Rogers’ Internal Passwords, Source Code, and Other Data Found on GitHub [u]
Sensitive data from major Canadian firm Rogers Communications was found sitting open on the GitHub developers platform. The obsolete code–originating from 2015–was soon removed from GitHub shortly after being discovered.
According to a new report from The Register, security researcher Jason Coulls discovered two open GitHub accounts with Rogers’ application source code, internal user names and passwords, and private keys. No customer data was found, explains the report.
Coulls said that he suspects the code belongs to a former Rogers Communications developer.
“This kind of information, along with source code to skim for security bugs, is a boon for miscreants casing the telco to compromise it,” reads the report. “These details may have already been exploited by criminals, or may prove useful for future attacks. It’s also a reminder that engineers and management must take all precautions to avoid pushing private company code to public repositories.”
Coulls — who previously discovered internal materials from Scotiabank on the same website — said that in addition to rogers.com source code, the information also contained credentials for deployment systems and Oracle-supplied gear.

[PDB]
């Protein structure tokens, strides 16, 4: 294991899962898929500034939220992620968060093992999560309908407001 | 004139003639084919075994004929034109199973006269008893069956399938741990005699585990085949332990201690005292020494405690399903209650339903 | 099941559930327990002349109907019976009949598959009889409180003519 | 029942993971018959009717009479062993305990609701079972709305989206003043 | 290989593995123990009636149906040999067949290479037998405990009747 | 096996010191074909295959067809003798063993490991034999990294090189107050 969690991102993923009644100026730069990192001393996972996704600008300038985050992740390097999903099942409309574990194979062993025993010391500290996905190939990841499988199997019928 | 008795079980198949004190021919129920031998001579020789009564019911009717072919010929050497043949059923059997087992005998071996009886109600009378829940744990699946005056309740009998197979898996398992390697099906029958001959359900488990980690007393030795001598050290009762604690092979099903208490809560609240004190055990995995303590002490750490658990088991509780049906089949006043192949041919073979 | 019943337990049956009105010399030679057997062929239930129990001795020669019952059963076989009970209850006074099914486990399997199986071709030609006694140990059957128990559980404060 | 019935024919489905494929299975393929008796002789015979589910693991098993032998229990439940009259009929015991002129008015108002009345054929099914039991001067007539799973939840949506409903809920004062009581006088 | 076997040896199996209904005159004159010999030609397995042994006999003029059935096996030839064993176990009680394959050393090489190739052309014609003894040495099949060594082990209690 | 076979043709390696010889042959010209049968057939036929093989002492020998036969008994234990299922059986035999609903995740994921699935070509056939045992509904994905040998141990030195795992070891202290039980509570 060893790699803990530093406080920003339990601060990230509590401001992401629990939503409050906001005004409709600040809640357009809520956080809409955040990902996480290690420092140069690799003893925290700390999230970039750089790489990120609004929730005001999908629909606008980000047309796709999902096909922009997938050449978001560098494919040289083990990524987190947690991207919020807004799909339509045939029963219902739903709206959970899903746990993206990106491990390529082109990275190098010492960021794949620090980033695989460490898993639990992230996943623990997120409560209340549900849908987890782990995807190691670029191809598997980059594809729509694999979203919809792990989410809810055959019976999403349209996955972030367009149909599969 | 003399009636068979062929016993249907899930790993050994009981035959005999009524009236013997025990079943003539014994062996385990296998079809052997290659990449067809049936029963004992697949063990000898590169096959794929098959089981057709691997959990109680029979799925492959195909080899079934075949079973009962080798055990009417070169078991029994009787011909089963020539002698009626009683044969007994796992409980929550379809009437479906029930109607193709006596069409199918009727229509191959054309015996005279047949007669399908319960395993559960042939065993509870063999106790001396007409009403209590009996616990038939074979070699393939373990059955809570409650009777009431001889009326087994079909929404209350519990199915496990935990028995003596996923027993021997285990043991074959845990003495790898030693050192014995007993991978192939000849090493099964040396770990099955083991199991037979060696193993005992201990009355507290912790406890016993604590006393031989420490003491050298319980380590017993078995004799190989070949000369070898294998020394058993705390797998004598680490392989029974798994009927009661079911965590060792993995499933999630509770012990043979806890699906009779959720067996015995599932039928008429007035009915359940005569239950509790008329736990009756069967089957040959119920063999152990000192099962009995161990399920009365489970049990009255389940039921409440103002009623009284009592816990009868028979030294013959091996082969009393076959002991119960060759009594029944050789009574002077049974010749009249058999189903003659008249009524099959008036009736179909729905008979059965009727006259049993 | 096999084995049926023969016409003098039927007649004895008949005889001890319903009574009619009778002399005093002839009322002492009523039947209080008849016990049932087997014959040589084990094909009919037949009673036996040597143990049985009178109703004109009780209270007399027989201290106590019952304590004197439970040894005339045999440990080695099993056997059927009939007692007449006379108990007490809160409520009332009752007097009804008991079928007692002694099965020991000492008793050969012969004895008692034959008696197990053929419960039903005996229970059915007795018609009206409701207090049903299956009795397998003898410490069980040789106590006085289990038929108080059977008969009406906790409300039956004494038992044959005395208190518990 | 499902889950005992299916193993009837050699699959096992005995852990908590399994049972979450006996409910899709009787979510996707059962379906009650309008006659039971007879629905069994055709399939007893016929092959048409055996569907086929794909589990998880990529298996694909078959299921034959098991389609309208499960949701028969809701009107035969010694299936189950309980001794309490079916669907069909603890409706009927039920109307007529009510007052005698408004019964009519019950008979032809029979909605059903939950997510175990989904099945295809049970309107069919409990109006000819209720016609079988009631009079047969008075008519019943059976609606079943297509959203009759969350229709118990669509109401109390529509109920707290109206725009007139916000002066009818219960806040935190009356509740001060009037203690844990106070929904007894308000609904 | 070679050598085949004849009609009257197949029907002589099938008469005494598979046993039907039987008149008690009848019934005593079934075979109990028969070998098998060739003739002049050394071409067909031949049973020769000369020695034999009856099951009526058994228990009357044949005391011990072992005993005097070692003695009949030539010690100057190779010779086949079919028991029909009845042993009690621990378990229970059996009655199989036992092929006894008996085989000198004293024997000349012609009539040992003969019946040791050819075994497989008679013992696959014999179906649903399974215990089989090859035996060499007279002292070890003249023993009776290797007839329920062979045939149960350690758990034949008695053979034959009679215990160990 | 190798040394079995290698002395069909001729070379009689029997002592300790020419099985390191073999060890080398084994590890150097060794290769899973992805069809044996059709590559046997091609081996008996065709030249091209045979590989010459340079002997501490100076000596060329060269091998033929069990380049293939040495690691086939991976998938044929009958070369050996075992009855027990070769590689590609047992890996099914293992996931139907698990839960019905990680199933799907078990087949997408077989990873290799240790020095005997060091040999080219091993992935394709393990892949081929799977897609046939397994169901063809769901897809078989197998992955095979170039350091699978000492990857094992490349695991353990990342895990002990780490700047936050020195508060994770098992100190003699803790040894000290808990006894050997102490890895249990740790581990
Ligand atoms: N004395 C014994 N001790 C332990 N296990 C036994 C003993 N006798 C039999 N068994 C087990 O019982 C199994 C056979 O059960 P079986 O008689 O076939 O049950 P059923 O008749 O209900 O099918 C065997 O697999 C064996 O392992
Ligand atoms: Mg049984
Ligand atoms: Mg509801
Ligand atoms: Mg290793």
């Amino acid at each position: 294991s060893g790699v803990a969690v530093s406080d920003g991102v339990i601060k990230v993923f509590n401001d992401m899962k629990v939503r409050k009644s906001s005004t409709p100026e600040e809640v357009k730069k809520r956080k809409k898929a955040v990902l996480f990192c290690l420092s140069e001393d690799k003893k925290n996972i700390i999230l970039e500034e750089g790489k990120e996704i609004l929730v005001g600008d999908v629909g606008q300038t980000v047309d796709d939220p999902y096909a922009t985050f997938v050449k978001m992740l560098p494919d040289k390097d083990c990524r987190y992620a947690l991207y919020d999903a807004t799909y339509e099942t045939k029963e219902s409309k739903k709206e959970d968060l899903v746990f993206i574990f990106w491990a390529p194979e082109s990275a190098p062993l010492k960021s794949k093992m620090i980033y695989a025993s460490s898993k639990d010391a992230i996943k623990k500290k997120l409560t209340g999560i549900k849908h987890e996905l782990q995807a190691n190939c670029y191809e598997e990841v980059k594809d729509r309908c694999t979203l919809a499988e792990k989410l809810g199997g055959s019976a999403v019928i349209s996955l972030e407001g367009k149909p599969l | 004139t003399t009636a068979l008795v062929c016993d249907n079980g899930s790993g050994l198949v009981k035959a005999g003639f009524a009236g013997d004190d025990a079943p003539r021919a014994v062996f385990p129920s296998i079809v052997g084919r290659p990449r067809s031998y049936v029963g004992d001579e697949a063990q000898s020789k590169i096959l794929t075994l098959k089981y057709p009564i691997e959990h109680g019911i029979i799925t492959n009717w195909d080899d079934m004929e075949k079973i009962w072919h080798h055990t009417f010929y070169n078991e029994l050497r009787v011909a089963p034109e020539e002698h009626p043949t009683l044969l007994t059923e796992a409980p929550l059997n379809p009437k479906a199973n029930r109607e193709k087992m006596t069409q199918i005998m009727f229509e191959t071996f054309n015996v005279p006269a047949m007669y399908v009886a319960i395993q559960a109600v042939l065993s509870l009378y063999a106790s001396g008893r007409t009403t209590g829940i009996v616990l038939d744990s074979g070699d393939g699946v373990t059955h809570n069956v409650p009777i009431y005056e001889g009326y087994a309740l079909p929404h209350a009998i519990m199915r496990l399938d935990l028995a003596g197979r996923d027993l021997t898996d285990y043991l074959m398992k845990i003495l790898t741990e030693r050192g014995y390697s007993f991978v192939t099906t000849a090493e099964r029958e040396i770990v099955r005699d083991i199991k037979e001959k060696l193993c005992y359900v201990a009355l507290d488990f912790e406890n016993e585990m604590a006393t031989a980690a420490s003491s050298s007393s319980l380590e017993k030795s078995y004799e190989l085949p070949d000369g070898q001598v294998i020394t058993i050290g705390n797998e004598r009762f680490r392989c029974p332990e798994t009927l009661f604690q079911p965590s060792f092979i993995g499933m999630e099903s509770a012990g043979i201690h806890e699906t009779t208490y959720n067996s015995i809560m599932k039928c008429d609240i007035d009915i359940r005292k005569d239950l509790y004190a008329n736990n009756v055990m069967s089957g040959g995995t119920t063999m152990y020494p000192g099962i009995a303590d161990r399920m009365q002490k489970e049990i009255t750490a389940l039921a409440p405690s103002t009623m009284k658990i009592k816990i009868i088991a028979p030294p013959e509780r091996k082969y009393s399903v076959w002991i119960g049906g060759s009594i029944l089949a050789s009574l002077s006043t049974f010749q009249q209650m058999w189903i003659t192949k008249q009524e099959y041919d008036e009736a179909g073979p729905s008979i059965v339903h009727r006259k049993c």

“Putting the Apache Cassandra configs, Oracle credentials, WebLogic server password, and crypto keys in the open takes that error to a level that I find disturbing,” he told us.
“What concerns me now is having seen this, it leaves me with lots of questions, such as, how many other systems share the same exposed crypto keys, or sit on the same WebLogic server?”
The security researcher also explained that the code could be analyzed by bad actors to root out potential weaknesses in the company’s website.
“Having now seen Rogers’ standard of code, I have to point out that they should have set up server environment variables on the host machines, and then pulled any credentials and keys at run time,” said Coulls. “That way their developers can never accidentally check credentials into a repository with the code.”
In response to the security researcher’s discoveries, Rogers has downplayed the risk of the leak, noting the code was old and is no longer accessible on GitHub.
In a statement, a spokesperson for Rogers told The Register that “code for two applications posted on the repository hub could not be used to access any information about our customers, employees or partners, and at no time was any information at risk. The code and private keys for the web-based application have been obsolete for many years and the closed back-office application is not accessible on the Internet and the passwords to access it are disabled. We have multiple layers of security and we proactively monitor across all our applications, and there has been no activity.”
Update Jan. 27, 8:13pm: Added more information to the story to note code was obsolete and from 2015, and no longer available on GitHub.